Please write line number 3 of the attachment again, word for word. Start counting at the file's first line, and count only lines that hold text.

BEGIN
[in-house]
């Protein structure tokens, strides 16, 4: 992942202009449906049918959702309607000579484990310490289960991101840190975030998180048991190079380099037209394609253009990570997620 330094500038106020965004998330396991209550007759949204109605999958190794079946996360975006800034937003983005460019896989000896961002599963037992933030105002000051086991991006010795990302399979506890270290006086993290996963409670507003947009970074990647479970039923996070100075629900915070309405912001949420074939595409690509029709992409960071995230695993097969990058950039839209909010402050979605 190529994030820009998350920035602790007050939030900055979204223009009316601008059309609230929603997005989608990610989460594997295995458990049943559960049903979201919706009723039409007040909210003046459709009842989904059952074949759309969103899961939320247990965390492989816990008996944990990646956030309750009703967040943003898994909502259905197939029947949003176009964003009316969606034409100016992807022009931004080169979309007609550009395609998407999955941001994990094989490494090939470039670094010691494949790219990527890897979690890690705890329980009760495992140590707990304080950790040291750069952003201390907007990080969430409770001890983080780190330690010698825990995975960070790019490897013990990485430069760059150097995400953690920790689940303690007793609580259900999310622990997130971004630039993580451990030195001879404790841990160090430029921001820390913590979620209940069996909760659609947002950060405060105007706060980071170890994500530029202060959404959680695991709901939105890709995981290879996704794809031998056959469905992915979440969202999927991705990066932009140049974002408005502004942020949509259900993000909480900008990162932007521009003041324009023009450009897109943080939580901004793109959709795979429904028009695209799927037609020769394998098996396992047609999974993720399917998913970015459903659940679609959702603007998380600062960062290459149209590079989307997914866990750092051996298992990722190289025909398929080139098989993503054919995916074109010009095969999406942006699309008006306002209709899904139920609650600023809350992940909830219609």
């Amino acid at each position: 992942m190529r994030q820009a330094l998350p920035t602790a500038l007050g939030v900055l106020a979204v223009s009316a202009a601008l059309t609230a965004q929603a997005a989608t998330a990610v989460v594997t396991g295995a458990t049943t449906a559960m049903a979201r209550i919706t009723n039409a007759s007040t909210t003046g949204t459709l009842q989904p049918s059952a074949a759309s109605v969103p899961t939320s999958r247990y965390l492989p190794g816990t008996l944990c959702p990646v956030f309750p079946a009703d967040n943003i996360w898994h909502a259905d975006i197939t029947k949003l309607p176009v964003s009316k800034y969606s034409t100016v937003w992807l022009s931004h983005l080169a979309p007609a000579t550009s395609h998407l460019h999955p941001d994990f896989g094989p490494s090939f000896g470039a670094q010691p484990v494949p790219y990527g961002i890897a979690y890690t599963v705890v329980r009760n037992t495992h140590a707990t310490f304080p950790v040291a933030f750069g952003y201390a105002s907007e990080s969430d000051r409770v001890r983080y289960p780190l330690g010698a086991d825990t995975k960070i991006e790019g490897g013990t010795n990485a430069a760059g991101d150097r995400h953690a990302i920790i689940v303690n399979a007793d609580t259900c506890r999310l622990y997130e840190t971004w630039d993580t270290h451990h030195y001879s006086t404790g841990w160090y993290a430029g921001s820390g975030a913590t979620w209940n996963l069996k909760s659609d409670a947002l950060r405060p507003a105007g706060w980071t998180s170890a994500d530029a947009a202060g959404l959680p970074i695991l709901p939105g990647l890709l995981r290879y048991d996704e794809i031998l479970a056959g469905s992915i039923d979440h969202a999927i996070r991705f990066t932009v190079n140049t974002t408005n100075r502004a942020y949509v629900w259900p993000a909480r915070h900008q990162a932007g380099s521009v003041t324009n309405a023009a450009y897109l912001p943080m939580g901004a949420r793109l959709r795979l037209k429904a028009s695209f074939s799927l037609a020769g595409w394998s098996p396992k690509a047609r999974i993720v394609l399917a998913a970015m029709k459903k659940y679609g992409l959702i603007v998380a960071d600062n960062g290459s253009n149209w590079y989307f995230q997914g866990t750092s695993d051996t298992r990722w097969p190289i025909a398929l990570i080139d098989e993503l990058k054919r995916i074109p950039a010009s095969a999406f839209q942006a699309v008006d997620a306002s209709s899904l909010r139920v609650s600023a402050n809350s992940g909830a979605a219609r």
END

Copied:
């Amino acid at each position: 992942m190529r994030q820009a330094l998350p920035t602790a500038l007050g939030v900055l106020a979204v223009s009316a202009a601008l059309t609230a965004q929603a997005a989608t998330a990610v989460v594997t396991g295995a458990t049943t449906a559960m049903a979201r209550i919706t009723n039409a007759s007040t909210t003046g949204t459709l009842q989904p049918s059952a074949a759309s109605v969103p899961t939320s999958r247990y965390l492989p190794g816990t008996l944990c959702p990646v956030f309750p079946a009703d967040n943003i996360w898994h909502a259905d975006i197939t029947k949003l309607p176009v964003s009316k800034y969606s034409t100016v937003w992807l022009s931004h983005l080169a979309p007609a000579t550009s395609h998407l460019h999955p941001d994990f896989g094989p490494s090939f000896g470039a670094q010691p484990v494949p790219y990527g961002i890897a979690y890690t599963v705890v329980r009760n037992t495992h140590a707990t310490f304080p950790v040291a933030f750069g952003y201390a105002s907007e990080s969430d000051r409770v001890r983080y289960p780190l330690g010698a086991d825990t995975k960070i991006e790019g490897g013990t010795n990485a430069a760059g991101d150097r995400h953690a990302i920790i689940v303690n399979a007793d609580t259900c506890r999310l622990y997130e840190t971004w630039d993580t270290h451990h030195y001879s006086t404790g841990w160090y993290a430029g921001s820390g975030a913590t979620w209940n996963l069996k909760s659609d409670a947002l950060r405060p507003a105007g706060w980071t998180s170890a994500d530029a947009a202060g959404l959680p970074i695991l709901p939105g990647l890709l995981r290879y048991d996704e794809i031998l479970a056959g469905s992915i039923d979440h969202a999927i996070r991705f990066t932009v190079n140049t974002t408005n100075r502004a942020y949509v629900w259900p993000a909480r915070h900008q990162a932007g380099s521009v003041t324009n309405a023009a450009y897109l912001p943080m939580g901004a949420r793109l959709r795979l037209k429904a028009s695209f074939s799927l037609a020769g595409w394998s098996p396992k690509a047609r999974i993720v394609l399917a998913a970015m029709k459903k659940y679609g992409l959702i603007v998380a960071d600062n960062g290459s253009n149209w590079y989307f995230q997914g866990t750092s695993d051996t298992r990722w097969p190289i025909a398929l990570i080139d098989e993503l990058k054919r995916i074109p950039a010009s095969a999406f839209q942006a699309v008006d997620a306002s209709s899904l909010r139920v609650s600023a402050n809350s992940g909830a979605a219609r």